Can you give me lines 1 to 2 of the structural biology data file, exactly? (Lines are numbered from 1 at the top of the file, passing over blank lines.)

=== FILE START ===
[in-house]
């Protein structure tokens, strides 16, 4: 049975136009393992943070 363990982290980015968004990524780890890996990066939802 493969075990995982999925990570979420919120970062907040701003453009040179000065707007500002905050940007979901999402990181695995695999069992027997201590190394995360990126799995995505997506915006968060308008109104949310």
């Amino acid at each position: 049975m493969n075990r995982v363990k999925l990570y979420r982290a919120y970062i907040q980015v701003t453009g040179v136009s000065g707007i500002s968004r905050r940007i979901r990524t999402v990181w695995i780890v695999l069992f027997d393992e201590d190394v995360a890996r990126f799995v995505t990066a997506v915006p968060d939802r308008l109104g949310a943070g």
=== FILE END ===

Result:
[in-house]
């Protein structure tokens, strides 16, 4: 049975136009393992943070 363990982290980015968004990524780890890996990066939802 493969075990995982999925990570979420919120970062907040701003453009040179000065707007500002905050940007979901999402990181695995695999069992027997201590190394995360990126799995995505997506915006968060308008109104949310």